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The fire of his youth carried him to fome exceffes; but they were accompanied with a most lively invention, and true humour. The little violences and eafy mistakes of a night too gayly spent (and that too in the beginning of life) were always fet right the next day, with great humanity, and ample retribution. His faults brought their excufe with them; and his very failings had their beauties. So much fweetness accompanied what he faid, and fo great generofity what he did, that people were always prepoffeffed in his favour and it was in fact true, what the late earl of Rochester faid in jeft to king Charles, that he did not know how it was, but my lord Dorfet might do any thing, yet was never to blame...

He was naturally very fubject to paffion; but the fhort guft was foon over, and ferved only to fet off the charms of his temper, when more compofed. That very paffion broke out with a force of wit, which made even anger agreeable: while it lafted, he said and forgot a thousand things, which other men would have been glad to have studied and wrote; but the impetuofity was corrected upon a moment's reflection, and the measure altered with fuch grace and delicacy, that you could scarce perceive where the key was changed.

He was very sharp in his reflections; but never in the wrong place. His darts were fure to wound; but they were fure too to hit none, but those whose follies gave him very fair aim. And, when he allowed no quarter, he had certainly been provoked by more than common error; by men's tedious and circumftantial recitals of

their

their affairs; or by their multiplied queftions about his own; by extreme ignorance and impertinence; or the mixture of these, an ill-judged and never-ceafing civility; or, laftly, by the two things which were his utter averfion, the infinuation of a flatterer, and the whisper of a tale-bearer..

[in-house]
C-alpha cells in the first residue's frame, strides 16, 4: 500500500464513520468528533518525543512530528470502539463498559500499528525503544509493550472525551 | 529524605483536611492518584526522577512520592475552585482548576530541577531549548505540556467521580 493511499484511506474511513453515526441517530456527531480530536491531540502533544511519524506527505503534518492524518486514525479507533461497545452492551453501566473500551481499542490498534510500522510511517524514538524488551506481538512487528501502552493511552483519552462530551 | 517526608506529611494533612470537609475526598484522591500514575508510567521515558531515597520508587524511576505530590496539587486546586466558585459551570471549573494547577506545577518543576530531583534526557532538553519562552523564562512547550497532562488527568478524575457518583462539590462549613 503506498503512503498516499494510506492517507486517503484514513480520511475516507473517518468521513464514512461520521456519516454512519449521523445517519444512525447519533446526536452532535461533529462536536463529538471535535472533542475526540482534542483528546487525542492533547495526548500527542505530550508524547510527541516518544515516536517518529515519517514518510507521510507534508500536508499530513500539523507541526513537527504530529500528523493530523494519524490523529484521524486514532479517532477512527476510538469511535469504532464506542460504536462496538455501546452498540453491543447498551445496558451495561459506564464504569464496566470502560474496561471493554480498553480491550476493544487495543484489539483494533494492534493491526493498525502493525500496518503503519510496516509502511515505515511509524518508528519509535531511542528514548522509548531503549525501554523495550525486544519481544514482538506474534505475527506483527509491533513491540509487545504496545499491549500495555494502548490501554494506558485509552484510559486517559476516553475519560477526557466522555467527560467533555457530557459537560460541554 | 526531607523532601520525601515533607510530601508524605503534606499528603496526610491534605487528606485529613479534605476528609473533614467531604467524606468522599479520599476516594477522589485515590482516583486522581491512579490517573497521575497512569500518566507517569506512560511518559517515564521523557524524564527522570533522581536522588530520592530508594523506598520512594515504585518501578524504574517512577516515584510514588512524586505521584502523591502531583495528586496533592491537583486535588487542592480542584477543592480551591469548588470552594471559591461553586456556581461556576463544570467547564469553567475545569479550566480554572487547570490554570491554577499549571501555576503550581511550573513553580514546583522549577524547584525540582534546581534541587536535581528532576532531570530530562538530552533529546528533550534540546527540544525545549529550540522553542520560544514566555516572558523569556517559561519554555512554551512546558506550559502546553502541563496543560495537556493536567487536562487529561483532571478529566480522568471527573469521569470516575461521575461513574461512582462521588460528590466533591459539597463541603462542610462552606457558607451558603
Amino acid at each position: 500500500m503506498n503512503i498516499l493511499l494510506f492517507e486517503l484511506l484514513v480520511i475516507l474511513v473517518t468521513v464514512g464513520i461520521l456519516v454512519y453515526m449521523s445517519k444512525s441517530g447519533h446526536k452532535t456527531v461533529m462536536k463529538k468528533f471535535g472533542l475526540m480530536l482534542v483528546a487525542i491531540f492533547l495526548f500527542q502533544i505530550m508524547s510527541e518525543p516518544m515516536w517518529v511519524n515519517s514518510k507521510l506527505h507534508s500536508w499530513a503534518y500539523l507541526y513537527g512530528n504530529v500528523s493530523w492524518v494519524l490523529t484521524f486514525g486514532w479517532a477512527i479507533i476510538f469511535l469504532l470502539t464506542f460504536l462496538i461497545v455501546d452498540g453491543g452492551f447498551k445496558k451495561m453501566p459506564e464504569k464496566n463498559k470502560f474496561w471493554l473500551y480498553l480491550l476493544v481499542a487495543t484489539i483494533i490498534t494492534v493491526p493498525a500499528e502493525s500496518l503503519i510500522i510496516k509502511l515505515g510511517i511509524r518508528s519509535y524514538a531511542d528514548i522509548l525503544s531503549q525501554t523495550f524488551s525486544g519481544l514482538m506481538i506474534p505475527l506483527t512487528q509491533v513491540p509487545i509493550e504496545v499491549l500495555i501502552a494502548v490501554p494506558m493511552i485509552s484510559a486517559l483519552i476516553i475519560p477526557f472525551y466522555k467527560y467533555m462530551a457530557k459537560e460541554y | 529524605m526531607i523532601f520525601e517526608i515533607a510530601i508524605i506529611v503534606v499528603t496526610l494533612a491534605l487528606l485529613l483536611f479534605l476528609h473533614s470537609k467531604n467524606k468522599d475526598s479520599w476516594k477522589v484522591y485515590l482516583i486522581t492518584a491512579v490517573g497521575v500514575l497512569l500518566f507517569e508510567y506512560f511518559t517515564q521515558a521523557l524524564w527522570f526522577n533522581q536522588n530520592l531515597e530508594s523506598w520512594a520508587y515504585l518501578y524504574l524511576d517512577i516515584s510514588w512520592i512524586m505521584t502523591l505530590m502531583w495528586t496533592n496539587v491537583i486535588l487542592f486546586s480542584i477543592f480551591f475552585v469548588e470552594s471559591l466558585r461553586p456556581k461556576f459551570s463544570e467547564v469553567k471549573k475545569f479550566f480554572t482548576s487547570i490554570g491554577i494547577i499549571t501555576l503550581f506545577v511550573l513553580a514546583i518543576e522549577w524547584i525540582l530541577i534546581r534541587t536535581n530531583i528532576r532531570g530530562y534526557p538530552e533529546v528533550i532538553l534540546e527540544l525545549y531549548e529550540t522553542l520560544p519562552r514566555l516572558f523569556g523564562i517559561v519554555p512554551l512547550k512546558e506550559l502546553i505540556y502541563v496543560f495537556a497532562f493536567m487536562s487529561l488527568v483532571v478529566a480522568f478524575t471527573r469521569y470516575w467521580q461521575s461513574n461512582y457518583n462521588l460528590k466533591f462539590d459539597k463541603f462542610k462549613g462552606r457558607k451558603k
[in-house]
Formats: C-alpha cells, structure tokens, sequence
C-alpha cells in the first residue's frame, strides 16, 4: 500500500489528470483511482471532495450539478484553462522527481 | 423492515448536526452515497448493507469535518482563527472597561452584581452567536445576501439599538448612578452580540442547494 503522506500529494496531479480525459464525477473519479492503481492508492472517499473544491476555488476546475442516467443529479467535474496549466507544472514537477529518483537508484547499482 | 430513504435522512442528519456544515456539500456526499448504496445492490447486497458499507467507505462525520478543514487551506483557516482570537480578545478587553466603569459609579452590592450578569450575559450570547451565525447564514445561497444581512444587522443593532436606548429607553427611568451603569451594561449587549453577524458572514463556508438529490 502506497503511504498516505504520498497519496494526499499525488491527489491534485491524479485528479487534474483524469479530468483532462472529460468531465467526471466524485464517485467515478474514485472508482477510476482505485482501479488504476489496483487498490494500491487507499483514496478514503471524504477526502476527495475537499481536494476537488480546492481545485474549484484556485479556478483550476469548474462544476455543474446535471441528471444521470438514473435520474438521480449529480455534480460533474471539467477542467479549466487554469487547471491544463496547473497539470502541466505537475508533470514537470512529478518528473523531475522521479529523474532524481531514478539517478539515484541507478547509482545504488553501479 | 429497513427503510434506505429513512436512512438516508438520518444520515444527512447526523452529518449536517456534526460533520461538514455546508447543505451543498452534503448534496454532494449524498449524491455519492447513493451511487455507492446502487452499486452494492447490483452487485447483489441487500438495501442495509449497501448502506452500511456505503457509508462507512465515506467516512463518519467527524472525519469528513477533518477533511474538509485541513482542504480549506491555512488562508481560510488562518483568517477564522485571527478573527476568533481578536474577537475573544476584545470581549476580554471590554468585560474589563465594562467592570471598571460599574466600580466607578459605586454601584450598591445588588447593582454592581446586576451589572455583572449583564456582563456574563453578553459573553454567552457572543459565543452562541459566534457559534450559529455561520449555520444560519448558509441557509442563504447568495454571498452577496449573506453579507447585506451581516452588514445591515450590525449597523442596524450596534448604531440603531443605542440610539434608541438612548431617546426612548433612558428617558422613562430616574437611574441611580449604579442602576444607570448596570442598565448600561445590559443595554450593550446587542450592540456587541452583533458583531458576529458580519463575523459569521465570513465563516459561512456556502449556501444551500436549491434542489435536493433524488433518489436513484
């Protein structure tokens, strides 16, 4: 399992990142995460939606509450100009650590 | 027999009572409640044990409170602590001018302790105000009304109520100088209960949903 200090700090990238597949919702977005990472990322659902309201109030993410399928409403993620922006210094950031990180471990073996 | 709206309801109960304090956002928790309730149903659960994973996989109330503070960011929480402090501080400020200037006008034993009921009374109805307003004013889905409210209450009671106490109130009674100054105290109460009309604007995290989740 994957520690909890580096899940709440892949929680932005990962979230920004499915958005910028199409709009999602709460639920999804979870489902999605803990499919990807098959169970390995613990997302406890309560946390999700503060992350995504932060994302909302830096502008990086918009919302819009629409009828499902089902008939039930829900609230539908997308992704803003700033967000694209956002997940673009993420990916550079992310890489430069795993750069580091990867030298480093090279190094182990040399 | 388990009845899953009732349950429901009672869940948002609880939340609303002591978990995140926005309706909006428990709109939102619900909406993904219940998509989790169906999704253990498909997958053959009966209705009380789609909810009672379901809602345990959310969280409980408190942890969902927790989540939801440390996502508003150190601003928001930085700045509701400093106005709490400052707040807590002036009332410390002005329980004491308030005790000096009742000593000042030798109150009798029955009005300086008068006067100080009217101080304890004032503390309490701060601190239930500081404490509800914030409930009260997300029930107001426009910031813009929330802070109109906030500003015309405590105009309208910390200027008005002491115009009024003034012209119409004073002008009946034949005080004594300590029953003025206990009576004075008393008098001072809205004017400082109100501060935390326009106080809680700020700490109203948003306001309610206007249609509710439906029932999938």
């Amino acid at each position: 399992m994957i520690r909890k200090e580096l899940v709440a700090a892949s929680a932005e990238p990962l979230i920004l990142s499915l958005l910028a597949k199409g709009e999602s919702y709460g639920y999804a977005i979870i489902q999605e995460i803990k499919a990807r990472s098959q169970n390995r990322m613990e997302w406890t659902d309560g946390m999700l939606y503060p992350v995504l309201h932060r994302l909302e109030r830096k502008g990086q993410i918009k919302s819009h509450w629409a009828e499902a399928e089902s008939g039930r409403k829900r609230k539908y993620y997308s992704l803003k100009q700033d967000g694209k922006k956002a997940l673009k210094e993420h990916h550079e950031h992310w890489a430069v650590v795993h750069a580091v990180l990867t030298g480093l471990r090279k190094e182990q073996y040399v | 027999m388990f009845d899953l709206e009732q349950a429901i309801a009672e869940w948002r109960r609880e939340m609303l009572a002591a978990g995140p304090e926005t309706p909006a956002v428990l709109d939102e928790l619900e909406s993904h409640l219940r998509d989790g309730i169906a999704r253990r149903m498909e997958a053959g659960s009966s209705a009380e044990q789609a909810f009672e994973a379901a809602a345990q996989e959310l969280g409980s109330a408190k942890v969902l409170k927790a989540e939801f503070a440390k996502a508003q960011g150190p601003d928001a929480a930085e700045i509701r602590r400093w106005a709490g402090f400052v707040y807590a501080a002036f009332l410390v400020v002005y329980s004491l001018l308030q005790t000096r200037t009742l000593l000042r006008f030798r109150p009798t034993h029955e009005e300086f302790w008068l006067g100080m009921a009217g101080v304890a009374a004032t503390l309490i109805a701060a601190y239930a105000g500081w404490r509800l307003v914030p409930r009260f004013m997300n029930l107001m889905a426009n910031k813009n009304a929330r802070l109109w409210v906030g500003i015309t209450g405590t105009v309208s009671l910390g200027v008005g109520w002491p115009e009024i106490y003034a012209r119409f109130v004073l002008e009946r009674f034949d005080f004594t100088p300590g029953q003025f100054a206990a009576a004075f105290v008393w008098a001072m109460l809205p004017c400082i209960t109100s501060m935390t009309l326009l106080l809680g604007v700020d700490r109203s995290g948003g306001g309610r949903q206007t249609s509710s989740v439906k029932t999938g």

If therefore we fet the piece in its worft pofition, if its faults be most exposed, the fhades will still appear very finely joined with their lights, and every imperfection will be diminished by the luftre of fome neighbouring virtue. But, if we turn the great drawings and wonderful colourings to their true light, the whole muft appear beautiful, noble, admirable.

He poffeffed all thofe virtues, in the highest degree,. upon which the pleasure of society, and the happiness of life depend: and he exercised them with the greatest decency, and beft manners. As good-nature is faid, by a great author, to belong more particularly to the English, than any other nation; it may again be faid, that it belonged more particularly to the late earl of Dorset, than to any other Englishnan.

**

A kind husband he was, without fondnefs; and an indulgent father, without partiality. So extraordinary good a mafter, that this quality ought indeed to have been numbered among his defects; for he was often ferved worse than became his ftation, from his unwillingness to affume an authority too fevere. And, during thofe little transports of paffion, to which I just

* Sprat.

now

now faid he was fubject, I have known his fervants get into his way, that they might make a merit of it im»* mediately after; for he, that had the good fortune to be chid, was fure of being rewarded for it.

man.

His table was one of the last, that gave us an example of the old houfe-keeping of an English noble. A freedom reigned at it, which made every one of his guests think himself at home; and an abundance, which fhewed that the mafter's hofpitality extended to many more than thofe who had the honour to fit at the table with him.

In his dealings with others; his care and exactness, that every man should have his due, was fuch, that you would think he had never feen a court: the politeness and civility, with which this justice was adminiftered, would convince you he never had lived out of one.